Tammy A. Callanan
The Salem News
---- — As usual, it is early morning as I sit sipping my morning coffee and writing my newest blog post. For me, as well as many others, sleep is not always either a luxury or an option. Solution — to nap whenever I may get the opportunity to do so. Somehow I have survived 40-plus years, and as usual, once the early news stations begin their broadcasts, I click to my station of choice.
As Americans, we are a nation of choices; choices so plentiful they not only shape who we are, but shape our lives: how we think, our ideals, our wants, our needs and especially how our government, whether local, state or federal, dictates the majority of beliefs that we have. Yet, who dictates which candidate will win an election and which candidate will lose an election? Any and all registered American citizens over the age of 18 who choose to have a voice. A voice that is certainly influenced by just some of the forms of media, such as: mass mailings, social networking, political shows, the news, debates and multitudes of television ads that can inundate your insomnia-driven mind while you are attempting to focus on your program of choice, a focus that even the ancients were subjected to as citizens in their own way.
Though the ancient Greeks may not have had the technology that we have today, they did believe in the meaning of the word democracy. Their citizens used broken pieces of pottery, which was both plentiful and inexpensive, in order to scratch their candidate’s name to vote. This was to pave the way to what appears to be the first use of paper to cast a ballot in Rome 139 B.C. And in 1789, America’s first election for president took place, and George Washington was later sworn into office, making history. It is a history that has been great and a history that has been tainted. However, voting is a history that has survived through bloodshed, sacrifices, experimentation and constitutional amendments. As Americans, we have earned the right to exercise our freedom — freedom of choice and freedom of voice.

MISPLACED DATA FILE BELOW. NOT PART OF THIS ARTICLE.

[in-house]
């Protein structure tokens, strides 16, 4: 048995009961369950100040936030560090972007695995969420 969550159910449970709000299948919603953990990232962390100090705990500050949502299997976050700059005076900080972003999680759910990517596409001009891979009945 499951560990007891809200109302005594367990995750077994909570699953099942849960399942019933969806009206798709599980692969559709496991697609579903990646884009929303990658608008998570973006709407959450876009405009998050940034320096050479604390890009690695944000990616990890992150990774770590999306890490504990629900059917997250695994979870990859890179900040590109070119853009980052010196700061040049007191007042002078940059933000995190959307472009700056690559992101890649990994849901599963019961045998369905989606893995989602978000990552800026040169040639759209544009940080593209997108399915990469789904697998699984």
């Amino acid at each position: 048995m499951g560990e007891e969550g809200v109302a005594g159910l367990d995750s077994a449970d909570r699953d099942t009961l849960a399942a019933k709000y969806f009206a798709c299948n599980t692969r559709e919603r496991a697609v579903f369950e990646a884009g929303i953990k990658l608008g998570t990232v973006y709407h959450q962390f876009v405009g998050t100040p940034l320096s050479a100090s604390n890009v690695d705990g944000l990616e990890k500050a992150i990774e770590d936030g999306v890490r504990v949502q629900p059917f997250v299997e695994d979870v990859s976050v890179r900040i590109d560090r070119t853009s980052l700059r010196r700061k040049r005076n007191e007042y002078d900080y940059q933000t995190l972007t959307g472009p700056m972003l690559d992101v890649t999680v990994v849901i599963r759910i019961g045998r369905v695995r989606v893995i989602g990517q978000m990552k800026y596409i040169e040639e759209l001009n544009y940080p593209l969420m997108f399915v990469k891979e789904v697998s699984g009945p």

Before the American Revolution, it used to be that the English king had much say in who was typically appointed for certain offices. In 1787, the passage of the U.S. Constitution gave white male property owners age 21 and over the right to vote. Acts were later conceived from 1807-1843 that changed requirements that all white men age 21 and over could vote regardless of property ownership. After the Civil War in 1870, the 15th Amendment guaranteed the right to vote to all men age 21 and older regardless of race, ethnicity and economic background. It was not until 1920 that women, through the 19th Amendment, won the right to vote, as well.
However, many states and their officials regularly prevented blacks and other minorities from either registering to vote or from being able to cast their ballots through the use of tests, clauses and especially intimidation tactics. It was not until 1965 that the Voting Rights Act allowed the federal government to take over areas while enforcing provisions previously guaranteed in the 13th, 14th and 15th Amendments that were conceived originally almost a century earlier. In 1971, the 26th Amendment lowered the voting age across the nation to the age of 18.
Lastly, another important year within our voting history is 1982, when the Voting Rights Act gave us further provisions for disabled Americans and those not able to read, write or speak English. Laws were enacted to extend to all of us the ability to have a say. Blood was shed, and sacrifices were made to give us as individuals, as a community and as a nation choices. Over the years, those choices have declined because of lower voter turnout, interest or belief that their voice does not matter. Well, all voices do matter regardless of gender, race, ethnicity or even economic background. Nov. 6 is the presidential election, along with ballots for other governmental candidates who will be making the decisions for us when they take office; there are also important ballot questions.
My advice, whether you agree or do not agree, is carpe diem; get out and seize the day — seize that moment to make history by knowing that your voice does matter.
Tammy A. Callanan is a lifelong Salem resident.